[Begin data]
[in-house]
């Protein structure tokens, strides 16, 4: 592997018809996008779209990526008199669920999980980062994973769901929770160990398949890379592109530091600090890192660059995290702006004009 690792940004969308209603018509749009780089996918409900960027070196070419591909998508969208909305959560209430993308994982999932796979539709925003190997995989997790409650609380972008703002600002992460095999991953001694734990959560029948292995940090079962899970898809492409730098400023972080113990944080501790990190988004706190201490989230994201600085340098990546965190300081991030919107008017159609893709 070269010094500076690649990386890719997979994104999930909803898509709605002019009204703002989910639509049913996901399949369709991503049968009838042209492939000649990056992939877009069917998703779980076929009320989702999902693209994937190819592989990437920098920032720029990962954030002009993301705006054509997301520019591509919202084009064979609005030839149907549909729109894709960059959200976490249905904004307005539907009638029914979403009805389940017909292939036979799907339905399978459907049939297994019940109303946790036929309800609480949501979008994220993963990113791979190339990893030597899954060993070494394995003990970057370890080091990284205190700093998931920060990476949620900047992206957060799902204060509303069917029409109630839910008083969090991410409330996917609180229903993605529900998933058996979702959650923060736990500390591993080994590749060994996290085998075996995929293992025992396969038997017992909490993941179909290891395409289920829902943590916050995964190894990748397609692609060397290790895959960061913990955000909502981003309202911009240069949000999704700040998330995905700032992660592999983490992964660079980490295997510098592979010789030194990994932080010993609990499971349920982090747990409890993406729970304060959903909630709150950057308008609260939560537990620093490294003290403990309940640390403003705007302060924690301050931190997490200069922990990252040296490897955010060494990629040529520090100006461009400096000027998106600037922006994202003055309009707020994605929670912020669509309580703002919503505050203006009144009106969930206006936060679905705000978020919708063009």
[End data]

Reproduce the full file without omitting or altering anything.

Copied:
[in-house]
């Protein structure tokens, strides 16, 4: 592997018809996008779209990526008199669920999980980062994973769901929770160990398949890379592109530091600090890192660059995290702006004009 690792940004969308209603018509749009780089996918409900960027070196070419591909998508969208909305959560209430993308994982999932796979539709925003190997995989997790409650609380972008703002600002992460095999991953001694734990959560029948292995940090079962899970898809492409730098400023972080113990944080501790990190988004706190201490989230994201600085340098990546965190300081991030919107008017159609893709 070269010094500076690649990386890719997979994104999930909803898509709605002019009204703002989910639509049913996901399949369709991503049968009838042209492939000649990056992939877009069917998703779980076929009320989702999902693209994937190819592989990437920098920032720029990962954030002009993301705006054509997301520019591509919202084009064979609005030839149907549909729109894709960059959200976490249905904004307005539907009638029914979403009805389940017909292939036979799907339905399978459907049939297994019940109303946790036929309800609480949501979008994220993963990113791979190339990893030597899954060993070494394995003990970057370890080091990284205190700093998931920060990476949620900047992206957060799902204060509303069917029409109630839910008083969090991410409330996917609180229903993605529900998933058996979702959650923060736990500390591993080994590749060994996290085998075996995929293992025992396969038997017992909490993941179909290891395409289920829902943590916050995964190894990748397609692609060397290790895959960061913990955000909502981003309202911009240069949000999704700040998330995905700032992660592999983490992964660079980490295997510098592979010789030194990994932080010993609990499971349920982090747990409890993406729970304060959903909630709150950057308008609260939560537990620093490294003290403990309940640390403003705007302060924690301050931190997490200069922990990252040296490897955010060494990629040529520090100006461009400096000027998106600037922006994202003055309009707020994605929670912020669509309580703002919503505050203006009144009106969930206006936060679905705000978020919708063009």